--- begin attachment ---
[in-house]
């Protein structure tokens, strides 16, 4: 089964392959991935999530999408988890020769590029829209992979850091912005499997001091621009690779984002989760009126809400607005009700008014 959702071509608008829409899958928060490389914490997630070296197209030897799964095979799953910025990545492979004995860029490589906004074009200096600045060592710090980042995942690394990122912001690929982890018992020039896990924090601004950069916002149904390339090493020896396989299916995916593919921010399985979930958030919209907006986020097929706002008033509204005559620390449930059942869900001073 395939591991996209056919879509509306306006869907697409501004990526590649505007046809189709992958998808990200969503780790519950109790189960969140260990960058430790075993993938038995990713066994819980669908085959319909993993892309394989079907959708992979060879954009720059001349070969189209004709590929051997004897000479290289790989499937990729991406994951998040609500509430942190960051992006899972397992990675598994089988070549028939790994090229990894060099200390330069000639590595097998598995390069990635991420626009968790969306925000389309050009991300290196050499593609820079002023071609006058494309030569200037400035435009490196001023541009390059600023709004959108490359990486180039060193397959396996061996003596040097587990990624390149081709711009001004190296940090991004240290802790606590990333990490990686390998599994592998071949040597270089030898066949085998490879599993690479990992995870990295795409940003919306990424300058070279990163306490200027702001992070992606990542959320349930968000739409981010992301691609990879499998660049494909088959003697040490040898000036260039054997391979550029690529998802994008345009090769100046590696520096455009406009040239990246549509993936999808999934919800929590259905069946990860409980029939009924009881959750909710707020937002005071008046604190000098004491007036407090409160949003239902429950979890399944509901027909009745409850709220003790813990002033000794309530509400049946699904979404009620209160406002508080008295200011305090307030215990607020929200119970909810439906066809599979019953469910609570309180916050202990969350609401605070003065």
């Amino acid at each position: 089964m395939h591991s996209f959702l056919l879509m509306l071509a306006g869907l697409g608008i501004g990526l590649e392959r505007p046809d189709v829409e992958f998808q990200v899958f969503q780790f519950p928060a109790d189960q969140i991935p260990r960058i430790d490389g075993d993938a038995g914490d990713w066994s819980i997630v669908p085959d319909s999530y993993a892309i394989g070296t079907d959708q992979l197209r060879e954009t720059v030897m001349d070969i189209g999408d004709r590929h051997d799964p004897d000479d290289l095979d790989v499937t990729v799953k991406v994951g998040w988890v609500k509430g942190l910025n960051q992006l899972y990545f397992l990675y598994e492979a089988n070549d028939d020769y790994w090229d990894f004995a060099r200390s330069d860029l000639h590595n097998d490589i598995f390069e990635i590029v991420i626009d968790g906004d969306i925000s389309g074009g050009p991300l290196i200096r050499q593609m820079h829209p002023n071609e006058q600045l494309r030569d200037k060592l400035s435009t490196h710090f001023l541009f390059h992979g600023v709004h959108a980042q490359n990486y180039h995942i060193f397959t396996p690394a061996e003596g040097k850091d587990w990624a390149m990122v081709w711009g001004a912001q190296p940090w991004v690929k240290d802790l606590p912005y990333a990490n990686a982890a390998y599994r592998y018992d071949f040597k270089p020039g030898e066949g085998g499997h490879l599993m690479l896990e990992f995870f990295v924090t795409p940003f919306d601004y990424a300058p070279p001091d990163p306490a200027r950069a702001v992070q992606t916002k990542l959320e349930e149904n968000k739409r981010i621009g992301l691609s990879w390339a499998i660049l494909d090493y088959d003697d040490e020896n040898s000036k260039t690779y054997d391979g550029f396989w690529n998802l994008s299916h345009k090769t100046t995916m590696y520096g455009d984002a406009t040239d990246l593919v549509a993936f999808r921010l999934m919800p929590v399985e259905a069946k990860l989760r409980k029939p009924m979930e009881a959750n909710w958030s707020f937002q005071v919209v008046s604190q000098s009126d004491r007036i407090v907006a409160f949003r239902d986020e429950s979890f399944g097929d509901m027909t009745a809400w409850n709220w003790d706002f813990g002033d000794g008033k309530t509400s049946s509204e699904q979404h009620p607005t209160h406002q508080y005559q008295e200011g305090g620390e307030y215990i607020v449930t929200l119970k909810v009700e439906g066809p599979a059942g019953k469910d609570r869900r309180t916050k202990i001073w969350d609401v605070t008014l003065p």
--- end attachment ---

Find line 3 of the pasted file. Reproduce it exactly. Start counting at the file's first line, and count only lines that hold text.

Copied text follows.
């Amino acid at each position: 089964m395939h591991s996209f959702l056919l879509m509306l071509a306006g869907l697409g608008i501004g990526l590649e392959r505007p046809d189709v829409e992958f998808q990200v899958f969503q780790f519950p928060a109790d189960q969140i991935p260990r960058i430790d490389g075993d993938a038995g914490d990713w066994s819980i997630v669908p085959d319909s999530y993993a892309i394989g070296t079907d959708q992979l197209r060879e954009t720059v030897m001349d070969i189209g999408d004709r590929h051997d799964p004897d000479d290289l095979d790989v499937t990729v799953k991406v994951g998040w988890v609500k509430g942190l910025n960051q992006l899972y990545f397992l990675y598994e492979a089988n070549d028939d020769y790994w090229d990894f004995a060099r200390s330069d860029l000639h590595n097998d490589i598995f390069e990635i590029v991420i626009d968790g906004d969306i925000s389309g074009g050009p991300l290196i200096r050499q593609m820079h829209p002023n071609e006058q600045l494309r030569d200037k060592l400035s435009t490196h710090f001023l541009f390059h992979g600023v709004h959108a980042q490359n990486y180039h995942i060193f397959t396996p690394a061996e003596g040097k850091d587990w990624a390149m990122v081709w711009g001004a912001q190296p940090w991004v690929k240290d802790l606590p912005y990333a990490n990686a982890a390998y599994r592998y018992d071949f040597k270089p020039g030898e066949g085998g499997h490879l599993m690479l896990e990992f995870f990295v924090t795409p940003f919306d601004y990424a300058p070279p001091d990163p306490a200027r950069a702001v992070q992606t916002k990542l959320e349930e149904n968000k739409r981010i621009g992301l691609s990879w390339a499998i660049l494909d090493y088959d003697d040490e020896n040898s000036k260039t690779y054997d391979g550029f396989w690529n998802l994008s299916h345009k090769t100046t995916m590696y520096g455009d984002a406009t040239d990246l593919v549509a993936f999808r921010l999934m919800p929590v399985e259905a069946k990860l989760r409980k029939p009924m979930e009881a959750n909710w958030s707020f937002q005071v919209v008046s604190q000098s009126d004491r007036i407090v907006a409160f949003r239902d986020e429950s979890f399944g097929d509901m027909t009745a809400w409850n709220w003790d706002f813990g002033d000794g008033k309530t509400s049946s509204e699904q979404h009620p607005t209160h406002q508080y005559q008295e200011g305090g620390e307030y215990i607020v449930t929200l119970k909810v009700e439906g066809p599979a059942g019953k469910d609570r869900r309180t916050k202990i001073w969350d609401v605070t008014l003065p």